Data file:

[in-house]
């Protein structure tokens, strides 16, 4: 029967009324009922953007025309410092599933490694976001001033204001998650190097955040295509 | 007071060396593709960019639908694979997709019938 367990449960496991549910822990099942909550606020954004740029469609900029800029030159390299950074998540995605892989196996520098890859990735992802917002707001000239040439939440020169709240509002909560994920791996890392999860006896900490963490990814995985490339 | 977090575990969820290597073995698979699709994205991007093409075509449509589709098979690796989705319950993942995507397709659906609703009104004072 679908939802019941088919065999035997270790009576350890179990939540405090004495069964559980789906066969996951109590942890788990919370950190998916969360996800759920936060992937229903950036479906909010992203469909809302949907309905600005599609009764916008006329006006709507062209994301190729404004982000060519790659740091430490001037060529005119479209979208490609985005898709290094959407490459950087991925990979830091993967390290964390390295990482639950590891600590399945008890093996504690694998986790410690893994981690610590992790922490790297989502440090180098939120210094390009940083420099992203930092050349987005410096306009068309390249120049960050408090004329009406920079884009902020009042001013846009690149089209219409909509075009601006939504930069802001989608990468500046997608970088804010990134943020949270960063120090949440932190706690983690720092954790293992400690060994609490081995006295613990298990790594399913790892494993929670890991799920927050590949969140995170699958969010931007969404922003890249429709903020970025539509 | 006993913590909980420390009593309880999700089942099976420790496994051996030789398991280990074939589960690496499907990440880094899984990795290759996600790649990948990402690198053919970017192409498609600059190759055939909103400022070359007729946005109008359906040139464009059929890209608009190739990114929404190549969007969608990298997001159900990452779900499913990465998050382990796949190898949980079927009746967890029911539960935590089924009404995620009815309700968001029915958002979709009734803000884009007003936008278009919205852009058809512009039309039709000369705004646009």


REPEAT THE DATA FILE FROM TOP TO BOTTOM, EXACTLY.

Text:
[in-house]
């Protein structure tokens, strides 16, 4: 029967009324009922953007025309410092599933490694976001001033204001998650190097955040295509 | 007071060396593709960019639908694979997709019938 367990449960496991549910822990099942909550606020954004740029469609900029800029030159390299950074998540995605892989196996520098890859990735992802917002707001000239040439939440020169709240509002909560994920791996890392999860006896900490963490990814995985490339 | 977090575990969820290597073995698979699709994205991007093409075509449509589709098979690796989705319950993942995507397709659906609703009104004072 679908939802019941088919065999035997270790009576350890179990939540405090004495069964559980789906066969996951109590942890788990919370950190998916969360996800759920936060992937229903950036479906909010992203469909809302949907309905600005599609009764916008006329006006709507062209994301190729404004982000060519790659740091430490001037060529005119479209979208490609985005898709290094959407490459950087991925990979830091993967390290964390390295990482639950590891600590399945008890093996504690694998986790410690893994981690610590992790922490790297989502440090180098939120210094390009940083420099992203930092050349987005410096306009068309390249120049960050408090004329009406920079884009902020009042001013846009690149089209219409909509075009601006939504930069802001989608990468500046997608970088804010990134943020949270960063120090949440932190706690983690720092954790293992400690060994609490081995006295613990298990790594399913790892494993929670890991799920927050590949969140995170699958969010931007969404922003890249429709903020970025539509 | 006993913590909980420390009593309880999700089942099976420790496994051996030789398991280990074939589960690496499907990440880094899984990795290759996600790649990948990402690198053919970017192409498609600059190759055939909103400022070359007729946005109008359906040139464009059929890209608009190739990114929404190549969007969608990298997001159900990452779900499913990465998050382990796949190898949980079927009746967890029911539960935590089924009404995620009815309700968001029915958002979709009734803000884009007003936008278009919205852009058809512009039309039709000369705004646009």